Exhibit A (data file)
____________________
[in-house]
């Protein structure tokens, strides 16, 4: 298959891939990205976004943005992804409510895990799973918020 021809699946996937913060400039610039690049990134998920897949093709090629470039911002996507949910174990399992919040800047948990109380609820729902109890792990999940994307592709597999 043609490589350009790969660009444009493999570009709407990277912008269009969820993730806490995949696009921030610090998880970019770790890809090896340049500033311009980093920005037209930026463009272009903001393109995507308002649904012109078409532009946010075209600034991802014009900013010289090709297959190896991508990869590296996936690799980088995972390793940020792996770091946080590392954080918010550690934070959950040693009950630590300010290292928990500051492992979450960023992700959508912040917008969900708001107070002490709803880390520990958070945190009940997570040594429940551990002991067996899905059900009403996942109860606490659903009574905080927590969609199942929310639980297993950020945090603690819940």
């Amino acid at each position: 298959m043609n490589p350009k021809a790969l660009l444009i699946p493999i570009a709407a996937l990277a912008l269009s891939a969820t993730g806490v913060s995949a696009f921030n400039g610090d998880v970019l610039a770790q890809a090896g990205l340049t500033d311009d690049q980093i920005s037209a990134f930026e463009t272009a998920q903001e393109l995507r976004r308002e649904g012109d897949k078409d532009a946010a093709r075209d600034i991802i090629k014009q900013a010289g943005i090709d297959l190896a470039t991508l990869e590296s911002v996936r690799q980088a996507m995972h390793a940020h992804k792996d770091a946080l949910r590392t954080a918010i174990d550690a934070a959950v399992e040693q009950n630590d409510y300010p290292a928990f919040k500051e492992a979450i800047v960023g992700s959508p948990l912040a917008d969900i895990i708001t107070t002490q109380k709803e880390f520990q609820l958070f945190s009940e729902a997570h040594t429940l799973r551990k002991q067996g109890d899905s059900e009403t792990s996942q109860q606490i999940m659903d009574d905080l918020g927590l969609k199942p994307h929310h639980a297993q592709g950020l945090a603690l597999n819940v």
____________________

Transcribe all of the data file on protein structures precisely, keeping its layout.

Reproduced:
[in-house]
């Protein structure tokens, strides 16, 4: 298959891939990205976004943005992804409510895990799973918020 021809699946996937913060400039610039690049990134998920897949093709090629470039911002996507949910174990399992919040800047948990109380609820729902109890792990999940994307592709597999 043609490589350009790969660009444009493999570009709407990277912008269009969820993730806490995949696009921030610090998880970019770790890809090896340049500033311009980093920005037209930026463009272009903001393109995507308002649904012109078409532009946010075209600034991802014009900013010289090709297959190896991508990869590296996936690799980088995972390793940020792996770091946080590392954080918010550690934070959950040693009950630590300010290292928990500051492992979450960023992700959508912040917008969900708001107070002490709803880390520990958070945190009940997570040594429940551990002991067996899905059900009403996942109860606490659903009574905080927590969609199942929310639980297993950020945090603690819940």
């Amino acid at each position: 298959m043609n490589p350009k021809a790969l660009l444009i699946p493999i570009a709407a996937l990277a912008l269009s891939a969820t993730g806490v913060s995949a696009f921030n400039g610090d998880v970019l610039a770790q890809a090896g990205l340049t500033d311009d690049q980093i920005s037209a990134f930026e463009t272009a998920q903001e393109l995507r976004r308002e649904g012109d897949k078409d532009a946010a093709r075209d600034i991802i090629k014009q900013a010289g943005i090709d297959l190896a470039t991508l990869e590296s911002v996936r690799q980088a996507m995972h390793a940020h992804k792996d770091a946080l949910r590392t954080a918010i174990d550690a934070a959950v399992e040693q009950n630590d409510y300010p290292a928990f919040k500051e492992a979450i800047v960023g992700s959508p948990l912040a917008d969900i895990i708001t107070t002490q109380k709803e880390f520990q609820l958070f945190s009940e729902a997570h040594t429940l799973r551990k002991q067996g109890d899905s059900e009403t792990s996942q109860q606490i999940m659903d009574d905080l918020g927590l969609k199942p994307h929310h639980a297993q592709g950020l945090a603690l597999n819940v």